Where i my rest and sleep will take,
Until at last i be awaked.
It will not be with tuk of drum,
But it will be when the trumpet sound,
And while ile my Redeemer see,
Who shed his preshios blood for me."
- 1792 - Fullarton House extended, the Stable block and servants quarters added
(these buildings still stand and are used as flats).
"Brydone's brave Ward I well could spy,
Beneath old Scotia's smiling eye;
Who called on Fame, low standing by, To hand him on,
Where many a patriot, name on high, And hero shone."
It seems Burns and William Fullarton were well acquainted and held one another in
high regard. In 1775, at 21 years of age, William was appointed principal Secretary
to the Embassy at the Court of France. In 1780 he raised the 98th regiment of
infantry which was sent to India and in May 1783 he had command of the Southern
Army (13,000 men). He was also frequently a member of Parliament. In 1973, at the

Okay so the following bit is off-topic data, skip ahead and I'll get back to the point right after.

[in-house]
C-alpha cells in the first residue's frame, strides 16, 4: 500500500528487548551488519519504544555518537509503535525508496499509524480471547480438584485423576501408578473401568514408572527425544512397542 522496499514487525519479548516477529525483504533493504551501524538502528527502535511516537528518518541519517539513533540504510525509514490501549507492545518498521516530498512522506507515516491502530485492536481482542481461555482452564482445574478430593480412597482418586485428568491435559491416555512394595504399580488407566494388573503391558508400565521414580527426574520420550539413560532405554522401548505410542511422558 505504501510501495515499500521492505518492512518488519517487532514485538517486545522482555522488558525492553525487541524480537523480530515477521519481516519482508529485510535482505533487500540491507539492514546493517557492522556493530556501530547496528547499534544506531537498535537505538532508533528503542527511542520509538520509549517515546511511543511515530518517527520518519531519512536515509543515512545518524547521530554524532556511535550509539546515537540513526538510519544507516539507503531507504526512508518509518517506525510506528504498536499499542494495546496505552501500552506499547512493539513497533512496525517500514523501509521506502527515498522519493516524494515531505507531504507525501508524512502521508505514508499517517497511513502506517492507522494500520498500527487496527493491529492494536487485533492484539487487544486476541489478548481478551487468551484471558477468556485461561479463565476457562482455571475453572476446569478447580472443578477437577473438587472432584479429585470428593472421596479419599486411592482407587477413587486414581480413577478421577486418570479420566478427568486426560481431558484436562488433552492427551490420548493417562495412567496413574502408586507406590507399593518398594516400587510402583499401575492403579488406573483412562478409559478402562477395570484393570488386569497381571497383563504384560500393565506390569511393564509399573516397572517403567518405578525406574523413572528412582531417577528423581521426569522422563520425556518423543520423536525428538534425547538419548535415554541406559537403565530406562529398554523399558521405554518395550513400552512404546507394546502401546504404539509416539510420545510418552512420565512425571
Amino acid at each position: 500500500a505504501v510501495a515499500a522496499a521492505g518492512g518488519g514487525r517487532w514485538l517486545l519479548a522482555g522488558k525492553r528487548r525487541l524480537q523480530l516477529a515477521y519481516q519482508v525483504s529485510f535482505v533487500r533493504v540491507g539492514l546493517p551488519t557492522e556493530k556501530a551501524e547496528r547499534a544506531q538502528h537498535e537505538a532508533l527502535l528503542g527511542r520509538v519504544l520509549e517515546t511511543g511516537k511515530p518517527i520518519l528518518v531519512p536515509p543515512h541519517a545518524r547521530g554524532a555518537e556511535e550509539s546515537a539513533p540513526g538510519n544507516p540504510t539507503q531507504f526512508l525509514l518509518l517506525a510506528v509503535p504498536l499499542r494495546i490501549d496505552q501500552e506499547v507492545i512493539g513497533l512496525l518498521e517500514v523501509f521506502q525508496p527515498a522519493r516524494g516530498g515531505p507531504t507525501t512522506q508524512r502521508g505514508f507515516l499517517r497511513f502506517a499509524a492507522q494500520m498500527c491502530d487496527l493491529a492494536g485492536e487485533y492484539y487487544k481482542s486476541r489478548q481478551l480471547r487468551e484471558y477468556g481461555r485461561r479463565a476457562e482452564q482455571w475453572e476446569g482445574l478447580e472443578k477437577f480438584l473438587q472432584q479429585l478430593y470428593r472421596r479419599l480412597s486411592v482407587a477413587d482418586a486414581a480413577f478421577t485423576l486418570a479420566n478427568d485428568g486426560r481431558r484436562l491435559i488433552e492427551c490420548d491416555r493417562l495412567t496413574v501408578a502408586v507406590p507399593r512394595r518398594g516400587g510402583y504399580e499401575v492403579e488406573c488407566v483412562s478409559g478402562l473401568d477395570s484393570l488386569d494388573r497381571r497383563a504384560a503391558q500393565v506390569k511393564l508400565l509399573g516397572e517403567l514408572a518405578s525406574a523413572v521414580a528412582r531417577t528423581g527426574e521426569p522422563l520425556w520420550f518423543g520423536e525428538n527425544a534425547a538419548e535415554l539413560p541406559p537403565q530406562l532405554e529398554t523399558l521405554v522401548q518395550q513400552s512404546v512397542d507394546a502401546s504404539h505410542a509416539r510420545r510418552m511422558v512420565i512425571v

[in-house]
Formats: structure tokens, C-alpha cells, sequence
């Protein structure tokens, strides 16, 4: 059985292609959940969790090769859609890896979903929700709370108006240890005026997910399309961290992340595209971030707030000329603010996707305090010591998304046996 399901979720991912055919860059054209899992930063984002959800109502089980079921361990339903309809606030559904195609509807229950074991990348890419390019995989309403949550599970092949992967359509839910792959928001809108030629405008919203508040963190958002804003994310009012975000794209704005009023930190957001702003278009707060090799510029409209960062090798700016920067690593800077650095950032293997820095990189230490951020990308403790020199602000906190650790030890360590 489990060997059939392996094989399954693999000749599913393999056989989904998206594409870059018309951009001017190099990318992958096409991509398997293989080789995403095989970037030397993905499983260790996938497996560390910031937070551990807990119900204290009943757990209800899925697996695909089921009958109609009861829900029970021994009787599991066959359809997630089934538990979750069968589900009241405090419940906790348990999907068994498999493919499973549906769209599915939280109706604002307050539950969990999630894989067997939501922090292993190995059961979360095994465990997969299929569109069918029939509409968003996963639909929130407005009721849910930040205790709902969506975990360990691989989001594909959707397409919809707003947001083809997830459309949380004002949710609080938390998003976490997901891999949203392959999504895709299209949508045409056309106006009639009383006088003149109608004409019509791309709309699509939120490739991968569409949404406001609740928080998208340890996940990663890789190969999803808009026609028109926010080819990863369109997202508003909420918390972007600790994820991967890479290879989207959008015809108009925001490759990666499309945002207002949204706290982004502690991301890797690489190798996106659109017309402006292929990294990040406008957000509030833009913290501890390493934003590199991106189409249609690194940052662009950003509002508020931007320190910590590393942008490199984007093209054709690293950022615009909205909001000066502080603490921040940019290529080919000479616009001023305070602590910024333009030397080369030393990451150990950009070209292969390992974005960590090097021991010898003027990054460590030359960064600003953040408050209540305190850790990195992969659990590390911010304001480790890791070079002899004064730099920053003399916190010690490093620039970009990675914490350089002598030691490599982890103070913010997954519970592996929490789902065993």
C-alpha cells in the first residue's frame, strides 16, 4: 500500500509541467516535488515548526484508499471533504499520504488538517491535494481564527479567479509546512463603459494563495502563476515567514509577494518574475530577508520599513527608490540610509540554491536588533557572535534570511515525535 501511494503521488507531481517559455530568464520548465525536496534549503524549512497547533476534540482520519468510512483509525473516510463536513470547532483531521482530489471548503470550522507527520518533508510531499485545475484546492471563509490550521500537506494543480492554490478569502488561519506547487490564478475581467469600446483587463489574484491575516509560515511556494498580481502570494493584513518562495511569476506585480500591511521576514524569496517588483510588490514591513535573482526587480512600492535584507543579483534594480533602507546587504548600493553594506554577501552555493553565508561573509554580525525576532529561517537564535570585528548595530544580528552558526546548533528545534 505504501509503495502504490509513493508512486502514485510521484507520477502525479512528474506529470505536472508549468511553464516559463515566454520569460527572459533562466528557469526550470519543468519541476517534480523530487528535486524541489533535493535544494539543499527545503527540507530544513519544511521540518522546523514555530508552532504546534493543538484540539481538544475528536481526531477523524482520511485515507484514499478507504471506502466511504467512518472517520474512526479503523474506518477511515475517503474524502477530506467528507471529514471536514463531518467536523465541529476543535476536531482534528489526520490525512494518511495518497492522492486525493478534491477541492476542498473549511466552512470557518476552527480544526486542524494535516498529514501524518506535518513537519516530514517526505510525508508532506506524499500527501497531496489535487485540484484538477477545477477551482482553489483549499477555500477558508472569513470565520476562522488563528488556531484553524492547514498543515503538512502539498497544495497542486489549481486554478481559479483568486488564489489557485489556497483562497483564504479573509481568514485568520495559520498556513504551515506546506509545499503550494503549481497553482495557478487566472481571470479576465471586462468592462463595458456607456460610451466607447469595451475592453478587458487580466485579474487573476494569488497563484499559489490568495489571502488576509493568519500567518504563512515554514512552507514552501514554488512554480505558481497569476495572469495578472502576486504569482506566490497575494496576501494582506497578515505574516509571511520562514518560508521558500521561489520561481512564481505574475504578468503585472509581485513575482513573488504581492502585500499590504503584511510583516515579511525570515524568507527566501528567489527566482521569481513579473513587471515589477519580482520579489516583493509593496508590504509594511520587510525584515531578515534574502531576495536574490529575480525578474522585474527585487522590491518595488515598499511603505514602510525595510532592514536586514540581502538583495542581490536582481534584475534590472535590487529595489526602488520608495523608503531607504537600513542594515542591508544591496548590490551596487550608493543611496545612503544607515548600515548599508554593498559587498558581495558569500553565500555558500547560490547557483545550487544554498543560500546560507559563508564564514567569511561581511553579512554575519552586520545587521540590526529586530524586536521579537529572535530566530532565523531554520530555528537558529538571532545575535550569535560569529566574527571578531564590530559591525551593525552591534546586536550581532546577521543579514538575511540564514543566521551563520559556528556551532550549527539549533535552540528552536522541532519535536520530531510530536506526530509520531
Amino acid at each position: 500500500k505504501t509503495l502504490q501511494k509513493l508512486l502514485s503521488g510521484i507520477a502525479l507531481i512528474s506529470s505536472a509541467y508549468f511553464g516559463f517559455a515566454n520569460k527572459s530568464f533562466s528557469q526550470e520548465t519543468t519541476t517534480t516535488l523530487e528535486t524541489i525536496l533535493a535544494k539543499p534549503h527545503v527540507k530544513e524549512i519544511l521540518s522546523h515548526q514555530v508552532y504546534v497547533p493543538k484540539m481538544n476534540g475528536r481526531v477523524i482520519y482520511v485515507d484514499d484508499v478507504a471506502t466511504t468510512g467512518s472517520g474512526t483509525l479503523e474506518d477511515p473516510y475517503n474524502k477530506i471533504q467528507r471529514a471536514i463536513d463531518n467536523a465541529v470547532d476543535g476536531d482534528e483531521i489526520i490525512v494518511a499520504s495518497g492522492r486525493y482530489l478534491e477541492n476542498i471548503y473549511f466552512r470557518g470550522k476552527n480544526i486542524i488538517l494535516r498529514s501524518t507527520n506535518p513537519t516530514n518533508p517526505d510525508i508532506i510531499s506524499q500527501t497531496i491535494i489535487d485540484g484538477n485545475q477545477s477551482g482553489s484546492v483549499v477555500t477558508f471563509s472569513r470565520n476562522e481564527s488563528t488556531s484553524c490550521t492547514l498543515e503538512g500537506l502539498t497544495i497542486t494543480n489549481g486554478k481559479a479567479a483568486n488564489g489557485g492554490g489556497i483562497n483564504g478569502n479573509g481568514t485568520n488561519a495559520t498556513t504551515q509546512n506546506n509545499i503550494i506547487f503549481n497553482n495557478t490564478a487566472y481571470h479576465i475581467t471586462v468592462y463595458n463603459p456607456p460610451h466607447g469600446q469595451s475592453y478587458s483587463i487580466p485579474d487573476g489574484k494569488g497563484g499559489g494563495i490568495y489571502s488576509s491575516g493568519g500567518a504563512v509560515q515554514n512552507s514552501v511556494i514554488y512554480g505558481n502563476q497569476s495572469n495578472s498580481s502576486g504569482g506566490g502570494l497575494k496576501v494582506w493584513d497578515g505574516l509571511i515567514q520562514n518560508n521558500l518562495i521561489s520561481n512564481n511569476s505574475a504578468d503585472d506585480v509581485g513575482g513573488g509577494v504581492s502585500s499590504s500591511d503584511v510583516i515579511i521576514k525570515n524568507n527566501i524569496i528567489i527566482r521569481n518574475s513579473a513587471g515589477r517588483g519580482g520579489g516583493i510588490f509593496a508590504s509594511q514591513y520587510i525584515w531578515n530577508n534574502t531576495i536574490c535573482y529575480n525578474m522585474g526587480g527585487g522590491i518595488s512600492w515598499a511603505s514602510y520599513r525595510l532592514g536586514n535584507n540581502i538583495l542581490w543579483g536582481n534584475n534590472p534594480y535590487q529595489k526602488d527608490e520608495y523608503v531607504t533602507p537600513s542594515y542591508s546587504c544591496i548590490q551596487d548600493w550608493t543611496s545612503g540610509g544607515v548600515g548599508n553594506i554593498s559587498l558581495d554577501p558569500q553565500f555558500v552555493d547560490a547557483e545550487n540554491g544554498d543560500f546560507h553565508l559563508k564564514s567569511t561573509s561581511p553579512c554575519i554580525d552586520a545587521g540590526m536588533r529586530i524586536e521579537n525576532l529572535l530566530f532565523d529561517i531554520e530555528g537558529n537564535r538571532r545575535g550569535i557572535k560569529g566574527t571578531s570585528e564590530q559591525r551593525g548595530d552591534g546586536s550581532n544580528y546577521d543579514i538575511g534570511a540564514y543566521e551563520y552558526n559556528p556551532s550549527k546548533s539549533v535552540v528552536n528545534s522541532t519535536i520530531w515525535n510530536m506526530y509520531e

outbreak of the French War, he raised the 23rd Light Dragoons (Fullarton's Light
Horse) and the 101st Regiment of Infantry. In 1801 he was appointed Governor of
the Island of Trinidad.
Crosbie Kirkyard was said to be haunted. From John Laing's Epistles...
- 1805 - Fullarton House sold to the Marquis of Titchfield (4th Duke of Portland)
- 1811 - population of Troon about 200. Mainly working in fishing, salt-making and
smuggling (prior to 1805 Troon was known as having the largest smuggling trade
in the West of Scotland). Harbour built, ship building starts. A railway line
was built from Kilmarnock to Troon to carry coal. This was the first railway
built in Scotland.
- 1816 - The Portland Arms Hotel granted licence, it is the oldest licensed
establishment in Troon.
- 1817 - the first steam locomotive (called "The Duke") was built for the Duke
of Portland and was used on the line from 1820-1848.